Stronger fertilizer demand projected through 2012
Although several fertilizer producers saw lower first-quarter profits due to lower than expected demand, the producers expect fertilizer demand to strengthen throughout 2012.
“Fertilizer buyers continued to move cautiously at the beginning of the year, especially with potash purchases, which impacted our performance during the quarter,” said PotashCorp President and Chief Executive Officer Bill Doyle in a statement. “Although we anticipated that an increase in global fertilizer purchasing would not take hold until the latter half of the first quarter, it took longer than we expected for demand to emerge. While the timing of that change was difficult to predict, the direction was not. We expect the acceleration in potash demand that began at the very end of the quarter will continue, supporting increased volumes through the remainder of the year.”
PotashCorp explained that buyers in all major potash markets were slow to commit to new purchases through most of the first quarter. Shipments from North American producers reflected this pause, declining 48 percent from the record level of last year’s first quarter. While underlying consumption at the farm level was expected to be strong globally, most dealers chose to defer major purchasing decisions rather than build inventory.
In North America, distributors felt little pressure to act quickly in light of elevated producer inventories and greater availability of offshore product. Offshore buyers slowed purchasing in the absence of new Chinese potash supply contracts and the deferral of shipments to India for previously contracted volumes with global suppliers. Although potash prices avoided the pricing volatility of solid phosphate fertilizer and nitrogen products in previous months, they pulled back slightly on limited demand and increased competitive pressures. In this environment, many buyers focused on consuming inventory and awaited greater certainty before committing to new purchases.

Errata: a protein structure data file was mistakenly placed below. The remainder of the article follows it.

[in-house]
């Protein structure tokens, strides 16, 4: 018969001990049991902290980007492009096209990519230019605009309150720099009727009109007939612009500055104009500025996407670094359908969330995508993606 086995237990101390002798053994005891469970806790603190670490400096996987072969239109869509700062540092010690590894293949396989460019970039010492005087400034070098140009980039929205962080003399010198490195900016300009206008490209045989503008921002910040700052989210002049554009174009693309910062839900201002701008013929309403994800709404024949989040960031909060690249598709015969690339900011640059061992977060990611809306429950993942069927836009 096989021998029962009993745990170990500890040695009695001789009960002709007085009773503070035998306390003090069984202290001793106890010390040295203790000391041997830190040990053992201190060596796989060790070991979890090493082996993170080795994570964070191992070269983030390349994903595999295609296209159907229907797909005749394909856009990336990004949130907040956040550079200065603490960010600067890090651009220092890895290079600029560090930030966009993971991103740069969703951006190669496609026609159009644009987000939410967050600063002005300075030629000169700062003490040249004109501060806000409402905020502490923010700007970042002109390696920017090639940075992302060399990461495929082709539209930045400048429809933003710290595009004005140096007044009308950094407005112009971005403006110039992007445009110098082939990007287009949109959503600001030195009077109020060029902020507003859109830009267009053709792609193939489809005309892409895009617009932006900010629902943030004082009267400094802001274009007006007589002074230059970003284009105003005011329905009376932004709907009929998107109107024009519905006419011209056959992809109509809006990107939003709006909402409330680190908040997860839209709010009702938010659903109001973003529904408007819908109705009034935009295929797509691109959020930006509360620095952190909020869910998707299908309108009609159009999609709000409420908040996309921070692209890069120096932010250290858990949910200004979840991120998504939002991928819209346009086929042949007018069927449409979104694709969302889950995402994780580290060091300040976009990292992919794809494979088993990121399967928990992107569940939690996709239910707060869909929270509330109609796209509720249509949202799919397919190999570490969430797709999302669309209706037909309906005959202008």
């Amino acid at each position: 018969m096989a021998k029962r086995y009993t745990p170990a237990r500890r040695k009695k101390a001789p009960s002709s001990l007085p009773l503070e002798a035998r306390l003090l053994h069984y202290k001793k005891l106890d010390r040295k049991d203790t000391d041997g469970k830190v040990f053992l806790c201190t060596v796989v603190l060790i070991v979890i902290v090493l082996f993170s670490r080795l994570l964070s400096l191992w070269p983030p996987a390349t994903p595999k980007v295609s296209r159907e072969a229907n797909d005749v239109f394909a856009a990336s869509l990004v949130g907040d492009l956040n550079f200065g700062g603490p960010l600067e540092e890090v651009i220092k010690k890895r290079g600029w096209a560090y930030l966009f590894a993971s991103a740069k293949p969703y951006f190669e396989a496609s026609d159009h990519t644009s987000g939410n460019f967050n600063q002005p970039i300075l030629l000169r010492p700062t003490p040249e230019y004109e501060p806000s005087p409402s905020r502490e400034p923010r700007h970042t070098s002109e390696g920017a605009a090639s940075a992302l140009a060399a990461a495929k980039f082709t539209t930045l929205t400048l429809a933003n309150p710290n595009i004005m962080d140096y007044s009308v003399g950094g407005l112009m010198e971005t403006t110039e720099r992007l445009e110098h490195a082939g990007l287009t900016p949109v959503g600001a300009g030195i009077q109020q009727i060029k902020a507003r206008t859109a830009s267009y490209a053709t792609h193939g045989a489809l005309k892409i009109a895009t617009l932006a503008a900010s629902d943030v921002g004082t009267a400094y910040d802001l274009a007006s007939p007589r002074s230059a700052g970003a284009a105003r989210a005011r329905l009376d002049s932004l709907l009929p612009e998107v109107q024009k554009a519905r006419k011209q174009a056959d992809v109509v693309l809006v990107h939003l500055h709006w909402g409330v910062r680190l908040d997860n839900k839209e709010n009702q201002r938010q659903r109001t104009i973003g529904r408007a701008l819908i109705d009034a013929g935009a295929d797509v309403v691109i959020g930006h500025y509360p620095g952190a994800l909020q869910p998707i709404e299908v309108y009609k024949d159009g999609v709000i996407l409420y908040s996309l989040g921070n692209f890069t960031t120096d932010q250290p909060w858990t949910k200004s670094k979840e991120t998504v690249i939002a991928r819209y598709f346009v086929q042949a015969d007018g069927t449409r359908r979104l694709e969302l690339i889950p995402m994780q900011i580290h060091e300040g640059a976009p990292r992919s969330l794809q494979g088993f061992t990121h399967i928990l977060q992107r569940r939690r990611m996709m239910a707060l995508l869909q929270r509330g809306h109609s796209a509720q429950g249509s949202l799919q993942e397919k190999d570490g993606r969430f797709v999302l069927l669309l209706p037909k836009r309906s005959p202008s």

The North American solid phosphate market was impacted by similar caution among dealers, as domestic shipments of solid fertilizers declined from first-quarter 2011 levels. Shipments to offshore markets more than offset weak North American demand, largely as a result of strong movement to India, which had been limited in the first quarter of last year due to the early completion of contract deliveries. The slower demand environment that carried over from late 2011 resulted in solid phosphate fertilizer prices lower than in the first quarter of last year.
In nitrogen, purchasing patterns were markedly better than those of the other nutrients. After the general slowdown in fertilizer markets late in 2011, nitrogen buyers moved quickly to place new orders—buoyed by the prospect of large US corn plantings and concerned about product availability given a reduction in North American import volumes and certain unplanned domestic plant outages. These tight supply/demand fundamentals were most pronounced in urea, which pushed prices higher during the quarter.
Although demand early in the season was lackluster, officials at Mosaic Co. said demand was rapidly accelerating. Mosaic explained the force driving the demand for fertilizer is the relatively high corn crop prices.
“We anticipate another year of high farm income in North America—the second highest on record—and strong farm economics around the world,” Mosaic CEO Jim Prokopanko said in a statement.
Part of the reason for the expected high demand is that fertilizer dealers are now beginning to secure product to meet strong demand at the farm level, according to PotashCorp. While the initial focus for many was on acquiring nitrogen to meet their immediate requirements, purchasing of potash and phosphate products accelerated going into the second quarter.
Dealers have largely worked through existing potash inventories and are purchasing additional volumes for immediate needs—an important transition with key growing regions in the midst of their primary planting seasons and farmers motivated to capture the economic incentives of proper fertilization.
PotashCorp explained why it believes fertilizer demand will increase throughout 2012.
“In North America, we anticipate improved demand through the remainder of 2012. This should be evident in the second quarter, although it may not match the level of demand experienced in the same period last year when dealers moved earlier to begin restocking for fall. We believe that dealers will attempt to finish the spring planting season with limited inventory and begin the process of restocking in the third quarter. With the prospect of an early harvest and the expectation of limited dealer inventory, we anticipate a strong second half and total 2012 demand in the range of 8.5-9.0 million tonnes,” the company announced in a statement.
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